We all recognize them and always react the same way, “oh, look there’s a deer!” We’ll stop in our tracks or bring our cars to a halt to watch this iconic herbivore as it grazes in a field or near the roadside. So let’s explore their lives a bit.
Known to scientists as Odocoileus virginianus, the White-tailed Deer is one of four species of deer native to Canada; the other three being Elk, Moose and Caribou.
Deer are herbivores and therefore have a complicated way of digesting their food. It involves acquiring sustenance from plants by fermenting it in a specialized part of the digestive system, called a rumen, prior to digestion in the stomach. Simply put, they chew their cud.
All male, and some female, deer have antlers, not horns. Horns persist throughout the life of the animal, as in cows, but antlers are shed annually and new ones grown. These bony outcrops are, at first, covered with ‘velvet’ that is generously supplied with blood vessels until the growth is complete. At that point, the blood flow is cut off, the velvet rubbed clean, and the breeding cycle begins almost immediately.
In the White-tail, the antlers are formed as two main branches, leaning outward over the face, and multiple smaller tines arise from these and point skyward. Known as a ‘rack’, these are prized by photographers and hunters alike. Eight to ten point bucks are not uncommon, and some can have many more.
Gray in the winter, the deer take on a beautiful russet pelage (fur) in the summer. Fairly large animals, the males (bucks) stand between 79-114 cm at the shoulder, and the females 69-84 cm.
Important for territoriality, communication and breeding, three different types of scent glands can be found on these deer, one between the toes, one on the inner surface of the heel and one on the outside of the leg. They are activated for different reasons and at different times, but always relate to messaging between animals.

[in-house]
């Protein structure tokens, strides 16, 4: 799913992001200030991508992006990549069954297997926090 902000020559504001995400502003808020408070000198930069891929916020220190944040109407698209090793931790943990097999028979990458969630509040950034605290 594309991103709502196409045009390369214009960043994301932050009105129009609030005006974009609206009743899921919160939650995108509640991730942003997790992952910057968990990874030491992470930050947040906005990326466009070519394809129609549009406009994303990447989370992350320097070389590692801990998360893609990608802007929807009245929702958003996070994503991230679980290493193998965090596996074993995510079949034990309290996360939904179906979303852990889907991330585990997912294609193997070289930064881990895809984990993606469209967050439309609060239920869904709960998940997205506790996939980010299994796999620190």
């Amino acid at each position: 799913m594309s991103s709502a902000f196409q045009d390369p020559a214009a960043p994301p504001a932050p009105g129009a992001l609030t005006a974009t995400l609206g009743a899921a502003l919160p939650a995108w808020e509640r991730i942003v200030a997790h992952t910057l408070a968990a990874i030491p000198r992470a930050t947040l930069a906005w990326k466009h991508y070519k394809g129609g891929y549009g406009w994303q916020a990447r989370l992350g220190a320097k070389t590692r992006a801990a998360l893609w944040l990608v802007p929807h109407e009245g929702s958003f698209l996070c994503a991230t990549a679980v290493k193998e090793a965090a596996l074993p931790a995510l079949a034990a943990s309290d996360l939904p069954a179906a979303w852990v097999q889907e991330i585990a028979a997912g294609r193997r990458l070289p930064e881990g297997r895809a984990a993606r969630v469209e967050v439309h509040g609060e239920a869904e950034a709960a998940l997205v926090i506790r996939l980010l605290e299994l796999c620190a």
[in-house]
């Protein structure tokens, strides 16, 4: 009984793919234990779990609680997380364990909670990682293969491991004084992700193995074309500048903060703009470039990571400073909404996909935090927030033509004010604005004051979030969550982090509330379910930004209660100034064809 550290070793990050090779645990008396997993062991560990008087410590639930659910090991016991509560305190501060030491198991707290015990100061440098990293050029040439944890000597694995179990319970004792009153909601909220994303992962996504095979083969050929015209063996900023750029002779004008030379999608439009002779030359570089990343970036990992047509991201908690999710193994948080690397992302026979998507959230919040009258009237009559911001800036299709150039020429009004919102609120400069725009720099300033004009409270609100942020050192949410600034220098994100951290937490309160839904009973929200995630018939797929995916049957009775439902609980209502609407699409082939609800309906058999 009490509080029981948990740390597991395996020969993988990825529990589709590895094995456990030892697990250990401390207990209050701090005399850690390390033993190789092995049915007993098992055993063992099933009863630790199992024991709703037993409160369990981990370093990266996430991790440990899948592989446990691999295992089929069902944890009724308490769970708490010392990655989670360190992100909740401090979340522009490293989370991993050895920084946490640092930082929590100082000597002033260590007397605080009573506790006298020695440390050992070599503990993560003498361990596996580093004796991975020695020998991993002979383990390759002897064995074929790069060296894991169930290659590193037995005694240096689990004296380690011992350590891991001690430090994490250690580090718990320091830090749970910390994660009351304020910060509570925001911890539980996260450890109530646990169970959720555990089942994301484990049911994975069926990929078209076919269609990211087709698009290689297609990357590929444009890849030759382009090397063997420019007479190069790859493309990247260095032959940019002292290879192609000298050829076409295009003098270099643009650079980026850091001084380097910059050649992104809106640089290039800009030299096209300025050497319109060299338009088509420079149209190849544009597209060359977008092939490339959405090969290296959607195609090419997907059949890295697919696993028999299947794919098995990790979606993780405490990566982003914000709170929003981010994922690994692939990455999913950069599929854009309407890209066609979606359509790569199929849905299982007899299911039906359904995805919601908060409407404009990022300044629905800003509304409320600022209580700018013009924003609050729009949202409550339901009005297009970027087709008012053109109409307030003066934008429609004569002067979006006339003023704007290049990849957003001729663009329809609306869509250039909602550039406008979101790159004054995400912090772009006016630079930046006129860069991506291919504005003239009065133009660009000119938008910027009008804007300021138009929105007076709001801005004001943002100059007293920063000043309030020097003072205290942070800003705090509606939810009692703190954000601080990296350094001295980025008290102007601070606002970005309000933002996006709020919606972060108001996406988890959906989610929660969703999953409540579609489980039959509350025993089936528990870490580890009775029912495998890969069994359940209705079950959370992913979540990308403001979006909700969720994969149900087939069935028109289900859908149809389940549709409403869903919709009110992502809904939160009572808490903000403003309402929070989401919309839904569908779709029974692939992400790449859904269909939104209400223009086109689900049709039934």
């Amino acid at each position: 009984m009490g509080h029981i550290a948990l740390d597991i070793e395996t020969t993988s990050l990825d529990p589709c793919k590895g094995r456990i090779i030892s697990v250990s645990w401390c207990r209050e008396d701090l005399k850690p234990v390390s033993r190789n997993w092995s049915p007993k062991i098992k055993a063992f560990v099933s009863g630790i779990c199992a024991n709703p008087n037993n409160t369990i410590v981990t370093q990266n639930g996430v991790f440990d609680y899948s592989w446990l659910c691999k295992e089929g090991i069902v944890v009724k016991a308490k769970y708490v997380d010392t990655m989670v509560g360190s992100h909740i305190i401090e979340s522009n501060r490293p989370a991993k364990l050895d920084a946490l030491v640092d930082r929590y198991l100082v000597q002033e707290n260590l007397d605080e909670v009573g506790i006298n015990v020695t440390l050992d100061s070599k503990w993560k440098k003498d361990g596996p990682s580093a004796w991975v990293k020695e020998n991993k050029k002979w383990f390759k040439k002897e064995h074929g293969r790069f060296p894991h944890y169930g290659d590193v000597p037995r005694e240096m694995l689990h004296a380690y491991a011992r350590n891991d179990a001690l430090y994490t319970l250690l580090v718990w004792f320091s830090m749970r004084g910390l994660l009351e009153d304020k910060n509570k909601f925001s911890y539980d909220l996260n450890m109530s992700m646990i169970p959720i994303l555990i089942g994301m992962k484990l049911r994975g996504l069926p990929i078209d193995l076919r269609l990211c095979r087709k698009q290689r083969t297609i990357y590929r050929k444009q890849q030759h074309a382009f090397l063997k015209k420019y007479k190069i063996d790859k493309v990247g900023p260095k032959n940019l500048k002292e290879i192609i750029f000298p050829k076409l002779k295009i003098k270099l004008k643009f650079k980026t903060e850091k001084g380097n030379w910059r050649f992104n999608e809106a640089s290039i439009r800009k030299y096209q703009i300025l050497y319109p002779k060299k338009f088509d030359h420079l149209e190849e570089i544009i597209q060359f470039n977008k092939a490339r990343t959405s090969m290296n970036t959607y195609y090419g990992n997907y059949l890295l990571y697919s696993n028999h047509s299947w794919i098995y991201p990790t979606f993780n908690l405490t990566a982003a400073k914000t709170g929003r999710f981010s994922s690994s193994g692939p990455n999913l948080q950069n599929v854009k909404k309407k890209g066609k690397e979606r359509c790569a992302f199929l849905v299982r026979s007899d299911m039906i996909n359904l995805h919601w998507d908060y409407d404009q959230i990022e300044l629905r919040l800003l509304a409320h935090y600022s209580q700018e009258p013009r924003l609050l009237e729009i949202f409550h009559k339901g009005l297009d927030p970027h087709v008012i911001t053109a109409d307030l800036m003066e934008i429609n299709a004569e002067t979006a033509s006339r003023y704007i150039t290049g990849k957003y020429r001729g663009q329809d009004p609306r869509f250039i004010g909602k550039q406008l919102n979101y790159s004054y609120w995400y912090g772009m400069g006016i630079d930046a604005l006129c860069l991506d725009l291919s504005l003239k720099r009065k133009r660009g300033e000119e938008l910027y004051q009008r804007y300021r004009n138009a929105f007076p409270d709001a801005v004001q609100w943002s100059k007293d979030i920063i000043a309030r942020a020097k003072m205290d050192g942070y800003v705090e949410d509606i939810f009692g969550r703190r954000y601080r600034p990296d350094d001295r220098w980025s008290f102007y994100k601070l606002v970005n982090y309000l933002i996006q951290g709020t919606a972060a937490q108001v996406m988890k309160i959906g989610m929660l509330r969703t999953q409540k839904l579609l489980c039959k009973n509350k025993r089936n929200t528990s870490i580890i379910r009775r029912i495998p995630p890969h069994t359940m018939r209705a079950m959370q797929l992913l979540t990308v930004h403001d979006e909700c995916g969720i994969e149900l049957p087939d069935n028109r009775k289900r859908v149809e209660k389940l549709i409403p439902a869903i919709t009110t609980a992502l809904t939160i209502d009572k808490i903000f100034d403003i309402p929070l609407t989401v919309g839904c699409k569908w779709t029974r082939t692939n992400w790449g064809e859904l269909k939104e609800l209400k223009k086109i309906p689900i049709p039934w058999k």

Breeding takes place between October and November when the males compete for the females. Females can breed in their first year, but this is uncommon. Gestation takes about 196 days, and one or two fawns are born in May or June the following year.
They are able to stand within 10 minutes of being born and able to walk in 7 hours. Young fawns wear a cryptic medium-toned russet pelage with distinct irregular spots to provide camouflage. They carry this for about the first three months, then moult to look like an adult. The spotted young are often left alone for long periods of time as the doe feeds nearby, relying on exquisite camouflage and an innate ability to stay motionless in the face of predators to protect themselves.
Fun Fact: Fawns are born scent free to fool predators and the doe eats the droppings and urine to maintain this advantage!
To avoid predators, deer can jump over obstacles 2.5 meters tall and can run at speeds averaging 50 km/hour, and approaching 80 km/hour for short bursts. Their life span in the wild rarely exceeds 10 years, but captive held animals can live twice as long.
Wolves are often accused of causing serious declines in deer numbers, regionally, but this is rarely borne out with facts. To the contrary, studies show that the wolves keep a herd strong, weeding out the sick and old. What invariably causes significant and rapid declines are habit degradation and food availability. The loss of habitat drives deer to new areas, where conditions may not be ideal, and onto roadways, where they become road kill. The lack of food is more insidious, for it manifests itself by not only starving the breeding adults but also reducing reproduction.
I recall one day to our delight, when three deer visited our bird feeder to eat the cracked corn I put out for the Mourning doves. It was both humorous and engaging, to watch these ‘giants’ amidst our tiny chickadees and juncos! White-tailed deer are amazing animals that bring joy to all who see them. They’re out there waiting for you right now!
Geoff Carpentier is a published author, expedition guide and environmental consultant. Visit Geoff on-line at www.avocetnatureservices.com and on LinkedIn and Facebook.
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Geoff Carpentier is a published author, ecotour guide and environmental consultant. Visit Geoff on-line, at www.avocetnatureservices.com and on LinkedIn and Facebook.